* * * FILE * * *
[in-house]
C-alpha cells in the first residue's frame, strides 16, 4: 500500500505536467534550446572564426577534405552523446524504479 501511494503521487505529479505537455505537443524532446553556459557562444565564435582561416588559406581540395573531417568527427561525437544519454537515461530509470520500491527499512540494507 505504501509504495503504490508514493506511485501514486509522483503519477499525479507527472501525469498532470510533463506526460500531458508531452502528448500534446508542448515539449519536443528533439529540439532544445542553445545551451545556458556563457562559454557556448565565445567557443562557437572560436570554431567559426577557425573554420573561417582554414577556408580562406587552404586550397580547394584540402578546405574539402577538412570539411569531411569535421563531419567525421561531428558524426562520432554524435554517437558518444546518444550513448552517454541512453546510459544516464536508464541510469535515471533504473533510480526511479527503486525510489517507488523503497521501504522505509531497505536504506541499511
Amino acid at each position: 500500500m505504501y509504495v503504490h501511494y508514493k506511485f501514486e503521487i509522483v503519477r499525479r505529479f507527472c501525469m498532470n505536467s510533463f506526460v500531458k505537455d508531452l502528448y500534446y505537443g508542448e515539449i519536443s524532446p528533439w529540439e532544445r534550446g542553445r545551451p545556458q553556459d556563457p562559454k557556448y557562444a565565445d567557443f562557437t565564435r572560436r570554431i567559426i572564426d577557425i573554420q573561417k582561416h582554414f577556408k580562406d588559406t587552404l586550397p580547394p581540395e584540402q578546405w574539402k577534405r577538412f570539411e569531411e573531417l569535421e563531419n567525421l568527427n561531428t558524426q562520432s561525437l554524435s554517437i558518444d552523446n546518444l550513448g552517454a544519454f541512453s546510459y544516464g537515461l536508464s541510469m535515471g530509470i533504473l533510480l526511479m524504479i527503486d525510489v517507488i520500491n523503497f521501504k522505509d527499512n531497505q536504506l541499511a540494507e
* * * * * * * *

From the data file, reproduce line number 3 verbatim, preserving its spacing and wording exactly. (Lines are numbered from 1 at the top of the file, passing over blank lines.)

Amino acid at each position: 500500500m505504501y509504495v503504490h501511494y508514493k506511485f501514486e503521487i509522483v503519477r499525479r505529479f507527472c501525469m498532470n505536467s510533463f506526460v500531458k505537455d508531452l502528448y500534446y505537443g508542448e515539449i519536443s524532446p528533439w529540439e532544445r534550446g542553445r545551451p545556458q553556459d556563457p562559454k557556448y557562444a565565445d567557443f562557437t565564435r572560436r570554431i567559426i572564426d577557425i573554420q573561417k582561416h582554414f577556408k580562406d588559406t587552404l586550397p580547394p581540395e584540402q578546405w574539402k577534405r577538412f570539411e569531411e573531417l569535421e563531419n567525421l568527427n561531428t558524426q562520432s561525437l554524435s554517437i558518444d552523446n546518444l550513448g552517454a544519454f541512453s546510459y544516464g537515461l536508464s541510469m535515471g530509470i533504473l533510480l526511479m524504479i527503486d525510489v517507488i520500491n523503497f521501504k522505509d527499512n531497505q536504506l541499511a540494507e